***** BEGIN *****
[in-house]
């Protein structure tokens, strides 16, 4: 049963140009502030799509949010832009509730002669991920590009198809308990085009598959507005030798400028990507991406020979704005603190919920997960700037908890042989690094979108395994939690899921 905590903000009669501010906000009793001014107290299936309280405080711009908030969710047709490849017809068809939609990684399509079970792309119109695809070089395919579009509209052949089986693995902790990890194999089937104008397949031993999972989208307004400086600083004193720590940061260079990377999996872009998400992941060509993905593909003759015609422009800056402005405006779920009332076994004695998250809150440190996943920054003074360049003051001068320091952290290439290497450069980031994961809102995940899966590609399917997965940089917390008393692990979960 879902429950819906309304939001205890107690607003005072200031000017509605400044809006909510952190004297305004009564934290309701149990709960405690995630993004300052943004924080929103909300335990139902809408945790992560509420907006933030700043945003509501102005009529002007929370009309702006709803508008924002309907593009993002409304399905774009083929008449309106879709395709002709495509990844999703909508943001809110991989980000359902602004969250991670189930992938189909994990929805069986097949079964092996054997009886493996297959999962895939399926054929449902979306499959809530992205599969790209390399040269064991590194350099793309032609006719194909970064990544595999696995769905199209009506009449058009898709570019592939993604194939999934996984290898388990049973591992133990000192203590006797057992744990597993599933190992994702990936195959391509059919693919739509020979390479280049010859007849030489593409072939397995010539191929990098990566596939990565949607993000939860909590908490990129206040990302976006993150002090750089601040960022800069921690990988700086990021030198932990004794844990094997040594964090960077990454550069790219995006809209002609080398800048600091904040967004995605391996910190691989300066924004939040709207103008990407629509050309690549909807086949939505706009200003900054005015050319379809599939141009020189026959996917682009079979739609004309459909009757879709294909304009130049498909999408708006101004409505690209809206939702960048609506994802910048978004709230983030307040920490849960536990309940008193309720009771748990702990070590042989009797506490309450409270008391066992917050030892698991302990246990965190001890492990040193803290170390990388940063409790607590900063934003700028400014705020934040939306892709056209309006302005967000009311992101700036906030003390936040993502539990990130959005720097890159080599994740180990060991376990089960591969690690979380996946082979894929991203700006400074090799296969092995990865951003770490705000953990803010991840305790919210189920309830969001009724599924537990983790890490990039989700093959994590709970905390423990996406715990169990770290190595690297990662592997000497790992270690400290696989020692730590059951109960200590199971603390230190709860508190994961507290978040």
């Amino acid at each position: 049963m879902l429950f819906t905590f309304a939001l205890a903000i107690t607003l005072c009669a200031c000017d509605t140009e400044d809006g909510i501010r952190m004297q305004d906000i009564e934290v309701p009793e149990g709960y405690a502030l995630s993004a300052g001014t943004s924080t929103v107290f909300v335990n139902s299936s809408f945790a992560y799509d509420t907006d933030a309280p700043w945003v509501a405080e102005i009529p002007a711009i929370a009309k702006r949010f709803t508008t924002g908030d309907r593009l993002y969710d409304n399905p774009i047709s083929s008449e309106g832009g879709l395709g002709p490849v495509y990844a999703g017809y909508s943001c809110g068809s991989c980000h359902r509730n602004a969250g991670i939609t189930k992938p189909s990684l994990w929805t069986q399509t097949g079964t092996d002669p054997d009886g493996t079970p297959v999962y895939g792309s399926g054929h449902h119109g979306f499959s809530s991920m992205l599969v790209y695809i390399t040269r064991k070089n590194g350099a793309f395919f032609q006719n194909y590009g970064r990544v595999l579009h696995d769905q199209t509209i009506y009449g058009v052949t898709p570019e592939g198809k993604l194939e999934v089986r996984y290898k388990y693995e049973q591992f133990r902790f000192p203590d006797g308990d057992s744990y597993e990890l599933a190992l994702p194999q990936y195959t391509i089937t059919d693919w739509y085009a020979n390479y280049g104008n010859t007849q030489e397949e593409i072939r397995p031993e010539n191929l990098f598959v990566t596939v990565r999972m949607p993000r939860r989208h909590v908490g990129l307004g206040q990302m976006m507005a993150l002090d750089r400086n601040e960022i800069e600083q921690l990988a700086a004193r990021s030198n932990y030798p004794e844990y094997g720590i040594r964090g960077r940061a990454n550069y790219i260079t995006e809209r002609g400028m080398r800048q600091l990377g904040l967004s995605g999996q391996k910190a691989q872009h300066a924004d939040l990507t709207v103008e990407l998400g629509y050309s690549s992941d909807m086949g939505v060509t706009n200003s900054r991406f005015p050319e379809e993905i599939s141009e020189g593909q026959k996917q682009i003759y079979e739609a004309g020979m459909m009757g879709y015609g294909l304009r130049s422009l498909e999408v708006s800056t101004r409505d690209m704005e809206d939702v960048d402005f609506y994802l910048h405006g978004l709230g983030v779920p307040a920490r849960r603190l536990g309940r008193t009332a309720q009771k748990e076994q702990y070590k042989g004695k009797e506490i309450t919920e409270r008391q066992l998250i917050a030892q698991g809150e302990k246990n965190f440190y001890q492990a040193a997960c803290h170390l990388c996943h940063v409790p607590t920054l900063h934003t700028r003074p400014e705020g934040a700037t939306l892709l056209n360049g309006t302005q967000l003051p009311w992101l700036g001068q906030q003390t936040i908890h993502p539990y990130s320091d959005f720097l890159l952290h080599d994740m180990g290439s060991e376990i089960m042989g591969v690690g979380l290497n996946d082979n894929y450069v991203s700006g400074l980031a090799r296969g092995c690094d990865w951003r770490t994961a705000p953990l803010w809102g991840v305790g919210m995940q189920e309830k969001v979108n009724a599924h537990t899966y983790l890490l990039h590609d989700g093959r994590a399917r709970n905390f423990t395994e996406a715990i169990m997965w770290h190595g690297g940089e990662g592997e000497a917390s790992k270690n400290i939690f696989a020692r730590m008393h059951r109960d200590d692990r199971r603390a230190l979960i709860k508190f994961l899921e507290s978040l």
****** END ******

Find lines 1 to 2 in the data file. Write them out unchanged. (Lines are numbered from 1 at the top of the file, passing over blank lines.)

[in-house]
């Protein structure tokens, strides 16, 4: 049963140009502030799509949010832009509730002669991920590009198809308990085009598959507005030798400028990507991406020979704005603190919920997960700037908890042989690094979108395994939690899921 905590903000009669501010906000009793001014107290299936309280405080711009908030969710047709490849017809068809939609990684399509079970792309119109695809070089395919579009509209052949089986693995902790990890194999089937104008397949031993999972989208307004400086600083004193720590940061260079990377999996872009998400992941060509993905593909003759015609422009800056402005405006779920009332076994004695998250809150440190996943920054003074360049003051001068320091952290290439290497450069980031994961809102995940899966590609399917997965940089917390008393692990979960 879902429950819906309304939001205890107690607003005072200031000017509605400044809006909510952190004297305004009564934290309701149990709960405690995630993004300052943004924080929103909300335990139902809408945790992560509420907006933030700043945003509501102005009529002007929370009309702006709803508008924002309907593009993002409304399905774009083929008449309106879709395709002709495509990844999703909508943001809110991989980000359902602004969250991670189930992938189909994990929805069986097949079964092996054997009886493996297959999962895939399926054929449902979306499959809530992205599969790209390399040269064991590194350099793309032609006719194909970064990544595999696995769905199209009506009449058009898709570019592939993604194939999934996984290898388990049973591992133990000192203590006797057992744990597993599933190992994702990936195959391509059919693919739509020979390479280049010859007849030489593409072939397995010539191929990098990566596939990565949607993000939860909590908490990129206040990302976006993150002090750089601040960022800069921690990988700086990021030198932990004794844990094997040594964090960077990454550069790219995006809209002609080398800048600091904040967004995605391996910190691989300066924004939040709207103008990407629509050309690549909807086949939505706009200003900054005015050319379809599939141009020189026959996917682009079979739609004309459909009757879709294909304009130049498909999408708006101004409505690209809206939702960048609506994802910048978004709230983030307040920490849960536990309940008193309720009771748990702990070590042989009797506490309450409270008391066992917050030892698991302990246990965190001890492990040193803290170390990388940063409790607590900063934003700028400014705020934040939306892709056209309006302005967000009311992101700036906030003390936040993502539990990130959005720097890159080599994740180990060991376990089960591969690690979380996946082979894929991203700006400074090799296969092995990865951003770490705000953990803010991840305790919210189920309830969001009724599924537990983790890490990039989700093959994590709970905390423990996406715990169990770290190595690297990662592997000497790992270690400290696989020692730590059951109960200590199971603390230190709860508190994961507290978040």